November 12, 2010
by Michael Leon
by Michael Leon
I don’t think there is any way to interpret what has happened except as a victory for Iran. –
Iraqi politicians have finally begun forming a government at long last, 8 months after the parliamentary elections of March 7. Parliament finally met Thursday and elected Kurdish leader Jalal Talabani president once again. By the constitution, the president then asks the leader of the bloc with the largest number of seats in parliament to attempt to form a government, for which he has 30 days.
Talabani tapped Shiite lay leader Nuri al-Maliki, whose current (post-election) coalition has over 140 seats of the 163 needed for a majority in parliament. Al-Maliki leads the lay Shiite fundamentalist party, the Da`wa or Islamic Mission Party, which is at the core of the State of Law coalition. Al-Maliki had been a Shiite plotter against Saddam Hussein, based in Damascus, in the late 1980s and the 1990s.
Technically, Iyad Allawi’s secular, nationalist Iraqiya Party has 91 seats to al-Maliki’s 89. But al-Maliki has found a lot of new coalition partners since the election, which the Iraqi supreme court recognized as legitimate; that is, it said that post-election coalitions could legitimately be formed and could make a bid to form a government. Allawi was a Baathist in his youth but he broke with the party and became an important dissident.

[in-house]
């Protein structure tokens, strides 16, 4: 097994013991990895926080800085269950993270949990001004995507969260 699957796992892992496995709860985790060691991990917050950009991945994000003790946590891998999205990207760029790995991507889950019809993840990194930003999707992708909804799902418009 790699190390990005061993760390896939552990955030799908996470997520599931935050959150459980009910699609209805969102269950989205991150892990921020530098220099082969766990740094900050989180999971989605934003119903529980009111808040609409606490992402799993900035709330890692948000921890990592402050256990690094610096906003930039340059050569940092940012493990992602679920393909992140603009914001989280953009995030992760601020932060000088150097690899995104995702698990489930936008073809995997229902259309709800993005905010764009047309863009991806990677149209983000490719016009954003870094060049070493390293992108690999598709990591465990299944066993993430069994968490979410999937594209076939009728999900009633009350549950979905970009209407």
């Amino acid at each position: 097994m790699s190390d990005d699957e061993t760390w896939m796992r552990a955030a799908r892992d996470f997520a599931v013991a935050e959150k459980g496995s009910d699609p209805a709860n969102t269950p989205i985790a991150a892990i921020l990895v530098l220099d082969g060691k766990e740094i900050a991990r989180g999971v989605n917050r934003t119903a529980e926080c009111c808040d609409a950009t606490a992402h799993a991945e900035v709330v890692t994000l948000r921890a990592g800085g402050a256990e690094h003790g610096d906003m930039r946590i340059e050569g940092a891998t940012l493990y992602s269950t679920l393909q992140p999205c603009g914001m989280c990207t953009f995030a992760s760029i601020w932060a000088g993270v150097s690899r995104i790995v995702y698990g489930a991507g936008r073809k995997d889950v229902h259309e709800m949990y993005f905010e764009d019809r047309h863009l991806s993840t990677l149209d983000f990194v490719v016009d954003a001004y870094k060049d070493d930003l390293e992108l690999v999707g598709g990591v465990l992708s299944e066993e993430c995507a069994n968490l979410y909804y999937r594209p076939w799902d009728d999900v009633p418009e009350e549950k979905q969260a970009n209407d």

In the 1990s, when he was based in London the CIA picked him up to recruit Iraqi officers to defect.) Allawi’s two constituents, the Sunni Arabs and the US, both want him to be influential in the government and to work against Iranian dominance of it. Some 80% of the Sunni Arabs voted for Allawi’s Iraqiya Party in March.
Aljazeera English reports that
Iraqiya has said its participation hinged on four conditions: a bill forming the security body, a committee examining cases against political detainees, codifying the power-sharing deal and annulling the bans against the three Iraqiya members.’